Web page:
I was a co-founder of the Indiana Native Plant Society (INPS, formally INPAWS) and know this -- many weeds are native. For example, in addition to goldenrods, Rugel's or red-stalked plantain/buckhorn, sweet autumn clematis, carpetweed, ragweed, purslane, pink weed, common evening primrose, wild grapes, common peppergrass, marestail, dogbane, trumpet vine, boxelder, silver and red maples, cattail, Virginia creeper, blue or honey vine, numerous grasses, common violet, et cetera. Get the idea? Good v bad, desirable v undesirable involves more than nativity. The label native can be an important consideration, but it is only one factor, a designation that in many ways is meaningless, especially when making the "native" claim based on state or province, the boundaries of which are almost all artificial and geopolitical. For example, plant nativists in Fort Wayne (IN) would claim as "native" a species found only in the Evansville area despite the fact that unglaciated Vanderburgh Co. (Evansville) is 300 miles SW from glaciated Allen Co. (Fort Wayne) never mind the variation in substrate and climate. Native is often something like team Indiana, a tribal thing. At the same time the cultists will frequently exclude (refuse to consider native) a species not found in Indiana but whose closest locality is south central Michigan (50 miles N) or northwestern Ohio (18 miles E). This is unsound reckoning and biologically absurd. Nativity is a complex topic -- not always only binary as many want to think. Moreover, consider this real article title, Tips For Killing Weeds in a Native Plant Garden. (See lead sentence) The author's response might be: "you know what I meant," to which I might reply, "perhaps, but I know you are confused. It is an ignorant title but I doubt you will change your way of thinking because that is just what we do, or should I say don't do, most of the time." Conditioning, illusory truth, and blind bias. Besides, we like to keep and protect "our own" stuff, both things and ideas, sometimes even when they are broken. And, not surprisingly, since most of us are change averse, even when a better option is readily available. You might consider reading my rant for next month in which I will point out gardening impediments like GULLIBILITY, DENIAL, and IGNORANCE.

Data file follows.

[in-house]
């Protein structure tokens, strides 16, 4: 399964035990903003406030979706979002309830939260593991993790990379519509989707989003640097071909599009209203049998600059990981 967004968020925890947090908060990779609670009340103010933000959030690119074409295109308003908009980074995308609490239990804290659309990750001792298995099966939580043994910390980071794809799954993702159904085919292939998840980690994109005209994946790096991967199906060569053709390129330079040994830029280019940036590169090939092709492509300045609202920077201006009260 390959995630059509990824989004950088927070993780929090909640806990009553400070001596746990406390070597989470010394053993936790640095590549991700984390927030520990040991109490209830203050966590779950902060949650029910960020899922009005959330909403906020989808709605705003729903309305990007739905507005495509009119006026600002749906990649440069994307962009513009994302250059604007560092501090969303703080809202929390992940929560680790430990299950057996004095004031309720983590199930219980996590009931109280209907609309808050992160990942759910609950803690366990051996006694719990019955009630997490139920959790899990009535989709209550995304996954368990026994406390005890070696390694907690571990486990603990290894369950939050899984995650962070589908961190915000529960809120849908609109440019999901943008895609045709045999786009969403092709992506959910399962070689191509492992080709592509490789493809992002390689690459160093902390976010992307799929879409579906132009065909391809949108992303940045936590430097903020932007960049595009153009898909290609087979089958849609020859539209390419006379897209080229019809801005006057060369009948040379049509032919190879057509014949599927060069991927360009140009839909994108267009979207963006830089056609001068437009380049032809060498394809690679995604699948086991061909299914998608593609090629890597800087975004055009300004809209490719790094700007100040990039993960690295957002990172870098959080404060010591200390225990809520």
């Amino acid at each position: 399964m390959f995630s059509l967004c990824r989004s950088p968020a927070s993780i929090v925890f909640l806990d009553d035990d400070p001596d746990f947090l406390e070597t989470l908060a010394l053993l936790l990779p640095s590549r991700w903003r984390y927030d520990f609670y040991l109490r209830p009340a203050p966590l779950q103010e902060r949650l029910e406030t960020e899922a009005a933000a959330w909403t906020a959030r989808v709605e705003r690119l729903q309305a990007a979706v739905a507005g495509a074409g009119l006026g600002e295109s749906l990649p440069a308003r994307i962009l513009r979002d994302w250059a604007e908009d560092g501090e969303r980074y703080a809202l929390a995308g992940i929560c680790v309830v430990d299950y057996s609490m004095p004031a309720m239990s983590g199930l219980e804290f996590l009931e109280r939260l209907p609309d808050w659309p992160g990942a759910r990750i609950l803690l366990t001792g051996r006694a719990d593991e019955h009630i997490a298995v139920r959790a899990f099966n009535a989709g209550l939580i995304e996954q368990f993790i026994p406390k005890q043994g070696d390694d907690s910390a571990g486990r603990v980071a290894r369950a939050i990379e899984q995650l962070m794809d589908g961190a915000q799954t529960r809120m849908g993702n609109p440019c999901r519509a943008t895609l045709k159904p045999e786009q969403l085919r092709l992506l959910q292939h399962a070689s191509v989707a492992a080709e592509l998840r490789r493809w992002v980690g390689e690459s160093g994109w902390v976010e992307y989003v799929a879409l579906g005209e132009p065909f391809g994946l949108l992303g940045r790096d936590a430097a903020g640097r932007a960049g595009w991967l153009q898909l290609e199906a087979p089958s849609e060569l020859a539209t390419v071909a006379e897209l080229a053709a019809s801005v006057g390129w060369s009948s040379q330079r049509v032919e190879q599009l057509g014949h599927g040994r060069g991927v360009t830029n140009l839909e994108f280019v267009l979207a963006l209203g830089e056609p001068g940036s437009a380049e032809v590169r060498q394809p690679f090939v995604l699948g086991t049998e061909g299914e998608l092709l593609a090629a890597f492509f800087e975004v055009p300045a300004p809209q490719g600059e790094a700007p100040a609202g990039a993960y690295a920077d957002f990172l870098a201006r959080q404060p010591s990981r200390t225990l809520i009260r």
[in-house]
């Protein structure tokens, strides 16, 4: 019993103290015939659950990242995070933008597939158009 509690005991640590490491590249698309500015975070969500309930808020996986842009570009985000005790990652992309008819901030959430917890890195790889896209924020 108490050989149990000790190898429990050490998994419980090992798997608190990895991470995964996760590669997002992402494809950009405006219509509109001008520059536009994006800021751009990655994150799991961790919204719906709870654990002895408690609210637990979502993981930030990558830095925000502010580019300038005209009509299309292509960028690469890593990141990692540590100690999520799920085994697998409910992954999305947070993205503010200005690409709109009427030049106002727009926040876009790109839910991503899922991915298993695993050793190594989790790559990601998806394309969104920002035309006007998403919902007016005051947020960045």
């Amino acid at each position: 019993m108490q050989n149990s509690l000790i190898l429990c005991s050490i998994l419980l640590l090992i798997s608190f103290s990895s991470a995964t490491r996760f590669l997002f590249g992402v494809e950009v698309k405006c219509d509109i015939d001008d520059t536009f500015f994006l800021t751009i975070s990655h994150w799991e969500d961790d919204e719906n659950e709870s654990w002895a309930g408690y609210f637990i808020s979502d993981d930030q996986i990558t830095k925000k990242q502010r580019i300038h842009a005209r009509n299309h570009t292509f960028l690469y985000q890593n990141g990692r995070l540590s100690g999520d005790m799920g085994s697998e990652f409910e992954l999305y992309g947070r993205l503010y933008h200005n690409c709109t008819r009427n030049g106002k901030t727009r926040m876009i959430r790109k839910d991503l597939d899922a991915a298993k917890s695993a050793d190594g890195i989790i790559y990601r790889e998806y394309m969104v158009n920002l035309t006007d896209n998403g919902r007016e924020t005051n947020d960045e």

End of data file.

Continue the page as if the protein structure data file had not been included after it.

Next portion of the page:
A final thought -- goldenrods should be kept in check, but boy are they beautiful in September and October. Afterwards, consider pulling at least some of them, especially those primed to take over your beds.